Antrochoanal polyps (ACP) are solitary sinonasal polyps that arise within the maxillary sinus. They pass to the nasopharynx through the sinus ostium and posterior nasal cavity, enlarging the latter two.

Similar, less common, polyps can arise in the sphenoid sinus extending into the nasopharynx: these are termed sphenochoanal polyps. Likewise, there are nasochoanal, frontochoanal, and ethmochoanal polyps .


Antrochoanal polyps represent only ~5% of sinonasal polyps . They are most commonly seen in young adults in their 3 to 5 decades. They are slightly more common in males than females .

Clinical presentation

Clinical presentation is usually with an obstructed nasal passage and/or sinus symptoms. Occasionally, larger masses may prolapse posteriorly enough that they may be visible through the mouth as they hang down from the nasopharynx .

Unlike other sinonasal polyps, antrochoanal polyps are usually found in non-atopic patients .


The exact aetiology is not known, but it is thought that infection may be a common causative association. Chronic sinusitis is present in ~25% of patients but a causal relationship has not been firmly established.

Pathologically, antrochoanal polyps are identical to other inflammatory polyps. However, unlike other polyps, they usually have a narrow stalk arising from the maxillary sinus .


Histologically, the polyp is lined by respiratory epithelium with increased inflammatory infiltrate. Due to the narrow pedicle, vascular compromise with secondary change may be seen.  This may result in haemorrhage, organising haematoma, neovascular changes, and/or papillary endothelial hyperplasia .

Radiographic features

Plain radiograph

Plain films are no longer considered adequate in the assessment of sinus pathology. However, they continue to be performed in some cases. Findings include :

  • unilateral opacification of the maxillary sinus
  • nasopharyngeal mass is occasionally seen
  • frequently, bilateral sinus involvement (23-42%)

CT is the preferred method for diagnosis due to the exquisite bony detail of the paranasal sinus anatomy. In general, a non-contrast scan is sufficient. Typically, antrochoanal polyps have the following features:

  • defined mass with mucin density is seen arising from the maxillary sinus
  • widening of the maxillary ostium and extending into the nasopharynx
  • no associated bony destruction but rather smooth enlargement of the sinus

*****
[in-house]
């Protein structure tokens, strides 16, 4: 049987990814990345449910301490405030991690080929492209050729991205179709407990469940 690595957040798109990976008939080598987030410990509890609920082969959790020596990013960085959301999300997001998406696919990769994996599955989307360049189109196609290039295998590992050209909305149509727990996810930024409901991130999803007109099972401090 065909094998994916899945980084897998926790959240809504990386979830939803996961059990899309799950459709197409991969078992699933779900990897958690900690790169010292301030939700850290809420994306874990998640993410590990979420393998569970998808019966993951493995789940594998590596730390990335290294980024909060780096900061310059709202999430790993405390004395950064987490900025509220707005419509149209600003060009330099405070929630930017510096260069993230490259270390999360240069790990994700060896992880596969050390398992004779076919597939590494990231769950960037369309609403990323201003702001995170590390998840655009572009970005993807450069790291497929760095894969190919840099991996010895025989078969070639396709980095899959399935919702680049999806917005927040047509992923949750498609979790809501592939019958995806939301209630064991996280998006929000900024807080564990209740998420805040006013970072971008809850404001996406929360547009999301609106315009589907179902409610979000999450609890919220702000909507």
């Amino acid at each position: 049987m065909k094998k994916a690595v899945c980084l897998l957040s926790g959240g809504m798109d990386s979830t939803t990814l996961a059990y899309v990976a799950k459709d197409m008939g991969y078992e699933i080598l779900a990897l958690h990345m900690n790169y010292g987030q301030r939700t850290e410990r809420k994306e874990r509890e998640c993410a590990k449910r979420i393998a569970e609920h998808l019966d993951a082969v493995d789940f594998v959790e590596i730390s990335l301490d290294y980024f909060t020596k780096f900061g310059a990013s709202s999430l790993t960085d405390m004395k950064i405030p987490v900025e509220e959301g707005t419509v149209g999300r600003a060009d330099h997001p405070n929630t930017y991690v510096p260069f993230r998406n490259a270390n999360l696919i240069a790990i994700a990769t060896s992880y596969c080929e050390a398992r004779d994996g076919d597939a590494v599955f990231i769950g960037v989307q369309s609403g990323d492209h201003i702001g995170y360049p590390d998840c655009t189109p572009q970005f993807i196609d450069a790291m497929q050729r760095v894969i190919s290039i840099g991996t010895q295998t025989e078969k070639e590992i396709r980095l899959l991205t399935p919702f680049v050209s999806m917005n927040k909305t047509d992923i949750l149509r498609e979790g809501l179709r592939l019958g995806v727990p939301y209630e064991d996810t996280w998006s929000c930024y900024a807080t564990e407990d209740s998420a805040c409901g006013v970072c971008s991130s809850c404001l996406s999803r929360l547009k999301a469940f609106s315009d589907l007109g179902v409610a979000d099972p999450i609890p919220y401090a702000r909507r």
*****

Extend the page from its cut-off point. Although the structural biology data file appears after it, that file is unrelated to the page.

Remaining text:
These features are best appreciated on true coronal or coronal reformatted scans. Although pathologically antrochoanal polyps have a narrow pedicle or stalk, this is usually not evident on CT.

Occasionally, antrochoanal polyps may have a higher density (and Hounsfield values) if they are long-standing (i.e. desiccated) and/or have an associated fungal infection (see fungal sinusitis) . A contrast-enhanced scan is not necessary but may demonstrate peripheral enhancement.

  • T1: intermediate to low signal
  • T2
    • high homogeneous T2 signal
    • signal may vary if they are chronic and/or if fungal infection is present
  • T1 C+ (Gd): peripheral enhancement is seen on post-contrast images

Treatment and prognosis

Classic treatment is intranasal snare polypectomy. However, if the base of the stalk is not excised, the polyp may recur. Ideally, minimally invasive endoscopic surgery is performed: the attachment site of the stalk is identified and excised along with a small cuff of adjacent mucosa. Visualisation of the stalk base can be achieved in many cases via a medial meatotomy, or may require the creation of an additional window through the inferior meatus .

Recurrence rate is low (~7%) if the stalk base is excised .

History and etymology

They were first described by Killian in 1906. Killian expressed the opinion that they arose from the maxillary sinus and gained access to the nasal cavity through the accessory ostium, based on a detailed study of 22 cases .

Differential diagnosis

General imaging differential considerations include:

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